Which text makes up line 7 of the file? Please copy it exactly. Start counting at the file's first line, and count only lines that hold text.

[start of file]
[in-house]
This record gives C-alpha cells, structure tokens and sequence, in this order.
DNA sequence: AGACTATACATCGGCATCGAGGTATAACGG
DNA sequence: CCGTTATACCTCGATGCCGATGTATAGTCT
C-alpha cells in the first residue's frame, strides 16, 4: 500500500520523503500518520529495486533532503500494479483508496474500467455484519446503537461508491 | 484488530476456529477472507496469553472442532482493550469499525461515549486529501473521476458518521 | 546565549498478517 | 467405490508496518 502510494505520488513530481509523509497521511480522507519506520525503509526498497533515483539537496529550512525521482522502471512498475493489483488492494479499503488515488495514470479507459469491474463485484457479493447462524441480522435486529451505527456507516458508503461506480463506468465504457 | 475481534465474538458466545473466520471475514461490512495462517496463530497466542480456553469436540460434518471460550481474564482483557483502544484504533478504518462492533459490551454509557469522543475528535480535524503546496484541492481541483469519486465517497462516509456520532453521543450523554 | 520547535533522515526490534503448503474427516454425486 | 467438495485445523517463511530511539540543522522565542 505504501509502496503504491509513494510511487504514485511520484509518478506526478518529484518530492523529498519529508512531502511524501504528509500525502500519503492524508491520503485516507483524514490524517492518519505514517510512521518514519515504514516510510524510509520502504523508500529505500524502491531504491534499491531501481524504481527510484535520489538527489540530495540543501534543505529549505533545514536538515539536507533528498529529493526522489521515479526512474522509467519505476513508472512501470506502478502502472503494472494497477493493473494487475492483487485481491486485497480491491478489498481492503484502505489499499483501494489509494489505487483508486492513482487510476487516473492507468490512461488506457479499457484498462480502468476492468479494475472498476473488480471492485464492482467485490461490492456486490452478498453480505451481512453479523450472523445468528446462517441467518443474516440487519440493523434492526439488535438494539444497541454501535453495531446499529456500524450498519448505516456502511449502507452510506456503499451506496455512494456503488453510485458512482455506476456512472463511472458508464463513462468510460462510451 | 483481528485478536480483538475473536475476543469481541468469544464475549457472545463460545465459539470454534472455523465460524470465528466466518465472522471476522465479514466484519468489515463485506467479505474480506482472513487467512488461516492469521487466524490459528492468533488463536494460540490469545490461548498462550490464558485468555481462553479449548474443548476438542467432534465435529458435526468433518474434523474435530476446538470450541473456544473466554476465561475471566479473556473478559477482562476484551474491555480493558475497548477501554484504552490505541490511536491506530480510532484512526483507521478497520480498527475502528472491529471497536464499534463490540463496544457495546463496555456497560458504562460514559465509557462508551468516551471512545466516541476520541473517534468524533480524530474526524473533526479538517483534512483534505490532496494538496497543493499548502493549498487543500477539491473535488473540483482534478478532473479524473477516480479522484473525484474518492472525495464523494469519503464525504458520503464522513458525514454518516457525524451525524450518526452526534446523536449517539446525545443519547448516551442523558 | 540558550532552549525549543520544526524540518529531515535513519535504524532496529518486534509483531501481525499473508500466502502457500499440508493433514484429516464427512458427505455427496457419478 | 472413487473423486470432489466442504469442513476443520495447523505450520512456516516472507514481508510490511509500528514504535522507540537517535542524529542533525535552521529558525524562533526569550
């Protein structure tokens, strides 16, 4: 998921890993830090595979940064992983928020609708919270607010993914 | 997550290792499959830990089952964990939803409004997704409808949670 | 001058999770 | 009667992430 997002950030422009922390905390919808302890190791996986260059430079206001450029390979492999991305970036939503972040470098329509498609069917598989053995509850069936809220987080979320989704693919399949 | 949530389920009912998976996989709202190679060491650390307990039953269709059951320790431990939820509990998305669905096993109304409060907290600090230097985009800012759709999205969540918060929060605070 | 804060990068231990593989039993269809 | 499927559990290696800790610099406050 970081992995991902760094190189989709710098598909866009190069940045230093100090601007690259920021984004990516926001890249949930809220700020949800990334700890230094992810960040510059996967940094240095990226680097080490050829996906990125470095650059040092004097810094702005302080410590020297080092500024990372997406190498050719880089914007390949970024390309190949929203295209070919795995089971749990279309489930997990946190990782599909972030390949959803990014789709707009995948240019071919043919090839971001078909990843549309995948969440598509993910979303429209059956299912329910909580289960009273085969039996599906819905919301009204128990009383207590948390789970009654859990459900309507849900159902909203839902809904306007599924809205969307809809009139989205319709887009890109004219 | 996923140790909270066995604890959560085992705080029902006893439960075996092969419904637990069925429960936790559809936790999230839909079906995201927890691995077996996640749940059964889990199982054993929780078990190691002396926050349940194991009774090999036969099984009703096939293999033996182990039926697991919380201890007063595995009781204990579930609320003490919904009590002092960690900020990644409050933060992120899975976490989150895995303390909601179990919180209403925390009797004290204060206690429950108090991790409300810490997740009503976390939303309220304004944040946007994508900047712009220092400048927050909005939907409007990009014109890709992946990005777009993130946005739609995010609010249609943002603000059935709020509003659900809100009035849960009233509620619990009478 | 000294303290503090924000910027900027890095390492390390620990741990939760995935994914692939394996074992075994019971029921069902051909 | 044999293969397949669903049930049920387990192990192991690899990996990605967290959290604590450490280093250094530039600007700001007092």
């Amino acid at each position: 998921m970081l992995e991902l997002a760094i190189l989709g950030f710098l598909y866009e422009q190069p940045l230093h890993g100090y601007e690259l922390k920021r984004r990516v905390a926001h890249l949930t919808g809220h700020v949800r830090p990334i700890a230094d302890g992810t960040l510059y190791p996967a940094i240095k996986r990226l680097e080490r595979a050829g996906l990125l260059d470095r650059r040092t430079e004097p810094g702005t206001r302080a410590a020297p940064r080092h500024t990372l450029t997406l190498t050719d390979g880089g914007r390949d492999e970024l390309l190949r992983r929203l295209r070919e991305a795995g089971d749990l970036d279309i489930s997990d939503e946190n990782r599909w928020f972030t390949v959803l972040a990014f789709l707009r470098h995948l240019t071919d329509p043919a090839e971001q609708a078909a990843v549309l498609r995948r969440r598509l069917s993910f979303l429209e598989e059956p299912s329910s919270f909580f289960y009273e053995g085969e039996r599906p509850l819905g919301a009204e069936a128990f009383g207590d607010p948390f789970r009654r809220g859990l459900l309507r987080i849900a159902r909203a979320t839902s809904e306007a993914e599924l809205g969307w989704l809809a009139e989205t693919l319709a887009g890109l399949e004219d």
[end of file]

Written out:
């Amino acid at each position: 998921m970081l992995e991902l997002a760094i190189l989709g950030f710098l598909y866009e422009q190069p940045l230093h890993g100090y601007e690259l922390k920021r984004r990516v905390a926001h890249l949930t919808g809220h700020v949800r830090p990334i700890a230094d302890g992810t960040l510059y190791p996967a940094i240095k996986r990226l680097e080490r595979a050829g996906l990125l260059d470095r650059r040092t430079e004097p810094g702005t206001r302080a410590a020297p940064r080092h500024t990372l450029t997406l190498t050719d390979g880089g914007r390949d492999e970024l390309l190949r992983r929203l295209r070919e991305a795995g089971d749990l970036d279309i489930s997990d939503e946190n990782r599909w928020f972030t390949v959803l972040a990014f789709l707009r470098h995948l240019t071919d329509p043919a090839e971001q609708a078909a990843v549309l498609r995948r969440r598509l069917s993910f979303l429209e598989e059956p299912s329910s919270f909580f289960y009273e053995g085969e039996r599906p509850l819905g919301a009204e069936a128990f009383g207590d607010p948390f789970r009654r809220g859990l459900l309507r987080i849900a159902r909203a979320t839902s809904e306007a993914e599924l809205g969307w989704l809809a009139e989205t693919l319709a887009g890109l399949e004219d």